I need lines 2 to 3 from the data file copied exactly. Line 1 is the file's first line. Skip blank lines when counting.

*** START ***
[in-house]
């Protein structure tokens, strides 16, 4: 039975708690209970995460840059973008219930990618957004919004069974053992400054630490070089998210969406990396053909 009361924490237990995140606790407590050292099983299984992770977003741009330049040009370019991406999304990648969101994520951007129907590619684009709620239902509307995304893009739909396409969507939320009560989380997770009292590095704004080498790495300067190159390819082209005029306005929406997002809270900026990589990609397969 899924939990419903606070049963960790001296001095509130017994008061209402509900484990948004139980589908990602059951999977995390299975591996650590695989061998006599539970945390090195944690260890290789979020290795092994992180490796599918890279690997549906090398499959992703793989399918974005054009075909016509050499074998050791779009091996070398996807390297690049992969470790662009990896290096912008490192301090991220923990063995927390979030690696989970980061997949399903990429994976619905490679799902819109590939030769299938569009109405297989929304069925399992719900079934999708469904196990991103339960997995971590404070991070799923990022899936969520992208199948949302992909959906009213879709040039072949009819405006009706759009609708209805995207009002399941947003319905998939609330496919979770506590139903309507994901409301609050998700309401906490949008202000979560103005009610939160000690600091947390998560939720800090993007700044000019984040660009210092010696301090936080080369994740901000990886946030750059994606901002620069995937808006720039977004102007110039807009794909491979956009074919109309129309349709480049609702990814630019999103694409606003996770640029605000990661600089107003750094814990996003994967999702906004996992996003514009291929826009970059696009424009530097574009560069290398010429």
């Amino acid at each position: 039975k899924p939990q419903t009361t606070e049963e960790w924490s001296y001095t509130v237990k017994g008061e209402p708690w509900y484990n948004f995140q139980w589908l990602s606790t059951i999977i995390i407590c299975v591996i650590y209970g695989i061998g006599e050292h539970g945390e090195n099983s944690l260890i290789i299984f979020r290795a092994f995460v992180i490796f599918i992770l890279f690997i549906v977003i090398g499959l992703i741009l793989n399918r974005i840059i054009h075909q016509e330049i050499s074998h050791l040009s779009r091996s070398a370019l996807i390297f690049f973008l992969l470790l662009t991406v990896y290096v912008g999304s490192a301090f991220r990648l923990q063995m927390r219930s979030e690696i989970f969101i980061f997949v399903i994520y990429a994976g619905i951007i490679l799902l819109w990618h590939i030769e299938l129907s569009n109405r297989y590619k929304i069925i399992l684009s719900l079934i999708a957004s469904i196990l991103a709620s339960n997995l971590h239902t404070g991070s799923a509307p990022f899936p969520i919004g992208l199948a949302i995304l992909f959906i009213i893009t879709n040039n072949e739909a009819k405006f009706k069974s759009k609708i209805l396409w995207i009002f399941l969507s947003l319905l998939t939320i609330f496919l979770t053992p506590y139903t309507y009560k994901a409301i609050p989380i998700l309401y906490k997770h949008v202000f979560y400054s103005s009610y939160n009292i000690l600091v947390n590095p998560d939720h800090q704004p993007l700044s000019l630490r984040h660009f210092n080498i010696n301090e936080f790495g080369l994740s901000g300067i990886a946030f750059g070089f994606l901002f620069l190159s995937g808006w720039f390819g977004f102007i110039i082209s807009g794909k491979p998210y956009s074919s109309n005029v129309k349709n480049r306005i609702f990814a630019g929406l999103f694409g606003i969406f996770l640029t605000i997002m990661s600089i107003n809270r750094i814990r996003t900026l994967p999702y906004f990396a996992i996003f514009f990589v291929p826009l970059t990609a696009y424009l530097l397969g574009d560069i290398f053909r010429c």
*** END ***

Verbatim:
């Protein structure tokens, strides 16, 4: 039975708690209970995460840059973008219930990618957004919004069974053992400054630490070089998210969406990396053909 009361924490237990995140606790407590050292099983299984992770977003741009330049040009370019991406999304990648969101994520951007129907590619684009709620239902509307995304893009739909396409969507939320009560989380997770009292590095704004080498790495300067190159390819082209005029306005929406997002809270900026990589990609397969 899924939990419903606070049963960790001296001095509130017994008061209402509900484990948004139980589908990602059951999977995390299975591996650590695989061998006599539970945390090195944690260890290789979020290795092994992180490796599918890279690997549906090398499959992703793989399918974005054009075909016509050499074998050791779009091996070398996807390297690049992969470790662009990896290096912008490192301090991220923990063995927390979030690696989970980061997949399903990429994976619905490679799902819109590939030769299938569009109405297989929304069925399992719900079934999708469904196990991103339960997995971590404070991070799923990022899936969520992208199948949302992909959906009213879709040039072949009819405006009706759009609708209805995207009002399941947003319905998939609330496919979770506590139903309507994901409301609050998700309401906490949008202000979560103005009610939160000690600091947390998560939720800090993007700044000019984040660009210092010696301090936080080369994740901000990886946030750059994606901002620069995937808006720039977004102007110039807009794909491979956009074919109309129309349709480049609702990814630019999103694409606003996770640029605000990661600089107003750094814990996003994967999702906004996992996003514009291929826009970059696009424009530097574009560069290398010429």
């Amino acid at each position: 039975k899924p939990q419903t009361t606070e049963e960790w924490s001296y001095t509130v237990k017994g008061e209402p708690w509900y484990n948004f995140q139980w589908l990602s606790t059951i999977i995390i407590c299975v591996i650590y209970g695989i061998g006599e050292h539970g945390e090195n099983s944690l260890i290789i299984f979020r290795a092994f995460v992180i490796f599918i992770l890279f690997i549906v977003i090398g499959l992703i741009l793989n399918r974005i840059i054009h075909q016509e330049i050499s074998h050791l040009s779009r091996s070398a370019l996807i390297f690049f973008l992969l470790l662009t991406v990896y290096v912008g999304s490192a301090f991220r990648l923990q063995m927390r219930s979030e690696i989970f969101i980061f997949v399903i994520y990429a994976g619905i951007i490679l799902l819109w990618h590939i030769e299938l129907s569009n109405r297989y590619k929304i069925i399992l684009s719900l079934i999708a957004s469904i196990l991103a709620s339960n997995l971590h239902t404070g991070s799923a509307p990022f899936p969520i919004g992208l199948a949302i995304l992909f959906i009213i893009t879709n040039n072949e739909a009819k405006f009706k069974s759009k609708i209805l396409w995207i009002f399941l969507s947003l319905l998939t939320i609330f496919l979770t053992p506590y139903t309507y009560k994901a409301i609050p989380i998700l309401y906490k997770h949008v202000f979560y400054s103005s009610y939160n009292i000690l600091v947390n590095p998560d939720h800090q704004p993007l700044s000019l630490r984040h660009f210092n080498i010696n301090e936080f790495g080369l994740s901000g300067i990886a946030f750059g070089f994606l901002f620069l190159s995937g808006w720039f390819g977004f102007i110039i082209s807009g794909k491979p998210y956009s074919s109309n005029v129309k349709n480049r306005i609702f990814a630019g929406l999103f694409g606003i969406f996770l640029t605000i997002m990661s600089i107003n809270r750094i814990r996003t900026l994967p999702y906004f990396a996992i996003f514009f990589v291929p826009l970059t990609a696009y424009l530097l397969g574009d560069i290398f053909r010429c």